Using SAFE as a database by querying XOR names

To use SAFE as a database, you need a way to query the data. A way this can be done today is to set the XOR name of a mutable data to something that can be used for querying and storing an index as the value of that MD.

As an example, you may have a list of persons that you want to lookup, so you make an app that indexes your person collection an add some namespacing the keys. The keys of two of the indexes might be hash(“/mydb/persons/firstname/john”) and hash(“/mydb/persons/lastname/doe”). The values of these two indexes would be a list of the keys of all persons in your database with the first name John and all persons with the last name Doe. Maybe you have the persons “John Doe”, “John Gregor” and “Carl Doe” in your database. To run the query SELECT * FROM persons WHERE firstname = 'john' AND lastname = 'doe' the app would download two lists of persons, the list of persons with the first name John and the list of persons with the last name Doe, then compare these two lists and see which person(s) can be found in both lists.

This basic pattern can be used to make indexes for pretty much any query. Spatial queries, range queries, etc can all be made by making indexes using various data structures. In many cases this is likely to be a very good solution, but sometimes the lists or other data structure your app needs for the query could get huge and the data you would suddenly need to download and process lots of data and maybe partition the indexes so you’d have to download many MDs, that might not give a good experience, especially on mobiles.

Range queries, e.g. find all persons between 25 and 50 years old and spatial queries, e.g. find all restaurants in this area are typical examples of queries that might be run more efficiently by utilizing the SAFE network itself.

The way to do this would be to implement two new functions. There should probably be a range of type tags reserved for these two functions and they should only return type tags from within that range. The type tag should refer to one specific way or algorithm used for creating the XorName and also what data to expect from the value.

The two functions would be something like this:

GetClosestByName(XorName, n, typeTag)
Get the n closest MDs to an XOR name

GetByRange(fromXorName, toXorName, typeTag)
Get all MDs within a range of keys

Nodes should know the XorName of what they store already and they should know other nodes with ids close to themselves, so it would seem to me that doing these queries shouldn’t be all that demanding on the network.

These two functions are useful because there are many algorithms and ways of transforming some value from a document, that could be useful for querying, into the key (XorName). An album with a release date could for example have the date stored in the key and a query could then be used to find all albums within a certain date range. Semantic hashing as discussed in the threads semantic search and indexed structured data is another example.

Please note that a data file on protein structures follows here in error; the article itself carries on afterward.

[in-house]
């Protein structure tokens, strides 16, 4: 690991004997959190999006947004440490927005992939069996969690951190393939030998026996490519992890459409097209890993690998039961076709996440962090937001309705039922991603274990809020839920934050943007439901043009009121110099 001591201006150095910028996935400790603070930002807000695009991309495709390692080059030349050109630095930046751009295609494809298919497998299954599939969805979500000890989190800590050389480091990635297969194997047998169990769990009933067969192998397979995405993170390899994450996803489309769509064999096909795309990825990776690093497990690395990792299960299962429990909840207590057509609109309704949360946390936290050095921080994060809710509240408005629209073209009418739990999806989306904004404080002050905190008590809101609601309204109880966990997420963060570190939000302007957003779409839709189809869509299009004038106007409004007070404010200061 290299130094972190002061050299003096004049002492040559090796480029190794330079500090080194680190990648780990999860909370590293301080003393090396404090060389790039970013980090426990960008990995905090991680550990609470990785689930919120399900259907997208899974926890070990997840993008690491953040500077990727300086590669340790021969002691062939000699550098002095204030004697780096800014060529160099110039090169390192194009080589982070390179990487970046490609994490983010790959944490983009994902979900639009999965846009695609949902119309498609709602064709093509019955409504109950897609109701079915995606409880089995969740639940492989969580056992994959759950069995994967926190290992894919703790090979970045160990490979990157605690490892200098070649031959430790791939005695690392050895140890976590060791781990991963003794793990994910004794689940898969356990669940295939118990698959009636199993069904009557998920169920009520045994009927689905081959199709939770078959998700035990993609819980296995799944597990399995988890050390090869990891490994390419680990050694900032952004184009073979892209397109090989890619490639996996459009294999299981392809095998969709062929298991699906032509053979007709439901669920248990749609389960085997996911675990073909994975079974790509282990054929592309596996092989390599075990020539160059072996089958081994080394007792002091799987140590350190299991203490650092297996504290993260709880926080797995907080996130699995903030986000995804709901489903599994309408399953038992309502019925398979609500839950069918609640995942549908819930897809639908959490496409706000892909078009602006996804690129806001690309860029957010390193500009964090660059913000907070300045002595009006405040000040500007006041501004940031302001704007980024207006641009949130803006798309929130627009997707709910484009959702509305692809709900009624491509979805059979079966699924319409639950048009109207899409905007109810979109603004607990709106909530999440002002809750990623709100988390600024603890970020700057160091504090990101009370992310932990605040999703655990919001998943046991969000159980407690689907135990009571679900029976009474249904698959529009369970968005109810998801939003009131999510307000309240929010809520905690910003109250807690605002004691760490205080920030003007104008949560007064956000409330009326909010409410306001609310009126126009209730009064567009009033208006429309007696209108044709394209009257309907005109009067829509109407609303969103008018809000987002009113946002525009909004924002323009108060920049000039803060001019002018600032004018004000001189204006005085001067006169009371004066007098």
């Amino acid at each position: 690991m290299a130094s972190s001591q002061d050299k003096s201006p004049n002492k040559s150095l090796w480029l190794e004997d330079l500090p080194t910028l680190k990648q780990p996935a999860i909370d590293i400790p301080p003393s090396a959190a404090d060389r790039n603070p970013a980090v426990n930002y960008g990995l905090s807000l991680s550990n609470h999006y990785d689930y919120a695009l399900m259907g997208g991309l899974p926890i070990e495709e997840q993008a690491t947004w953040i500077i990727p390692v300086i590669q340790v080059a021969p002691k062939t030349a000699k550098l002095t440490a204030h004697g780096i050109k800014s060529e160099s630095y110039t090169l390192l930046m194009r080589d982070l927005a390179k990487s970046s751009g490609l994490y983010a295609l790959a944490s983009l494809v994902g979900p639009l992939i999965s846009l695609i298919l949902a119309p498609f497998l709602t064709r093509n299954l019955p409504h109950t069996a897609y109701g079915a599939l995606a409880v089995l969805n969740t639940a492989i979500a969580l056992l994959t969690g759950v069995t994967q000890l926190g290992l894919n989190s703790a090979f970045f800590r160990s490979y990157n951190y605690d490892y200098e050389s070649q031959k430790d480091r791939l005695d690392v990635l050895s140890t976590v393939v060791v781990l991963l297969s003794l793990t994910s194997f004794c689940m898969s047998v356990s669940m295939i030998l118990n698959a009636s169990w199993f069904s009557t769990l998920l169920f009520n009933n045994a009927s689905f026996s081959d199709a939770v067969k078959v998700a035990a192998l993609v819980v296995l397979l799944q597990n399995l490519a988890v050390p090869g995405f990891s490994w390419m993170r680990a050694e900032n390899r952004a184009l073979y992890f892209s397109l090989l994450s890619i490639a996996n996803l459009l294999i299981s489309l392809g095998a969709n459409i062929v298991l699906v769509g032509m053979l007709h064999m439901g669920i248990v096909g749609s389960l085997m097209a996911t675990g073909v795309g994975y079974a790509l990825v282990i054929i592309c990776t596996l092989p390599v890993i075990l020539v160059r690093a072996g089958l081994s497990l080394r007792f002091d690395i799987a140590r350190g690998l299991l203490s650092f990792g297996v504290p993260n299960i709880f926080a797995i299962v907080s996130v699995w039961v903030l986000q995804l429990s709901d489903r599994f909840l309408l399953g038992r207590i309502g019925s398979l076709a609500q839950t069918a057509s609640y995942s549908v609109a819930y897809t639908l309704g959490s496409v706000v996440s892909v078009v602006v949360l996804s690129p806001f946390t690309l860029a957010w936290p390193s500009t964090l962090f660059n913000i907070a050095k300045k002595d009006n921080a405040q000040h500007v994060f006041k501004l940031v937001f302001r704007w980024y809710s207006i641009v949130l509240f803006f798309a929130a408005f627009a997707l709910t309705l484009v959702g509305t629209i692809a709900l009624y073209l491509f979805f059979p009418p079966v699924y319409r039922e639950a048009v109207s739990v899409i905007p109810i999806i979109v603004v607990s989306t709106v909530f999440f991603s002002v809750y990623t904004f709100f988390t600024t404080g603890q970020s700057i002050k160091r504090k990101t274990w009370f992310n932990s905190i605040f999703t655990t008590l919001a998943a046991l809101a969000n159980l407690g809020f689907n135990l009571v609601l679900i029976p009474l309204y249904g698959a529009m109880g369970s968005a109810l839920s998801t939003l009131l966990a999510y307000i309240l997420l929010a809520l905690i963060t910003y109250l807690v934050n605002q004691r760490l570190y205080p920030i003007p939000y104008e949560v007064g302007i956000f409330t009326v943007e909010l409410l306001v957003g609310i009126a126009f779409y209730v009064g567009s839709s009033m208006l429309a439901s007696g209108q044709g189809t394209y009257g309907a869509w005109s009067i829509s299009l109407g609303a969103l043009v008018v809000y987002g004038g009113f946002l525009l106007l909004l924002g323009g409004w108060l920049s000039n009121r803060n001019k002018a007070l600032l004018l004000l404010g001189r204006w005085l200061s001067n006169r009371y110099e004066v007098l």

The indexing, calculating hashes etc would be done on the client side by the apps. The are several reasons not to run it on the vaults. One is that there are many different algorithms that could be useful, some of which would be application specific, another is that the computations might be a bit heavy and it’s better not to strain the vaults with this, last is that it’s not really needed as the one running the app would generally be the one who wants the data to be queryable anyway.

I found some papers on related topics that might be useful.


It would seem that GetByRange actually isn’t needed as the functionality could be implemented by just using GetClosestByName and instead putting stuff under the keys inside the MD, so an app could basically implement it on top of the GetClosestByName function.

If you for example want to find all employees between 25 and 60 years old and you have the two keys in employees-20 and employees-50 Employees-20 would be an MD with all employes between 20 and 50 years old, plus the key of the next MD in the range employees-50, which would have all employees older than 50.

The query would just then be find the first range closest to 25, which would be 20, then in that MD find the first employee that’s 25 years old and then follow the link to the next MD in the range and find all employees until finishing with the ones that are 60 years old.

In reality it would be a bit more tricky than this though, since it’s an XOR distance. The XOR distance between 25 and 20 is 13 and the XOR distance between 20 and 50 is 38, so it should work in the example above. However, the XOR distance between 27 and 28 is 7, while the XOR distance between 27 and 25 is 2. In this case if your query included 27, you would want to get 28, but would instead get 25, so it might not work for all applications and the keys and ways of representing queries would need to be thought through thoroughly.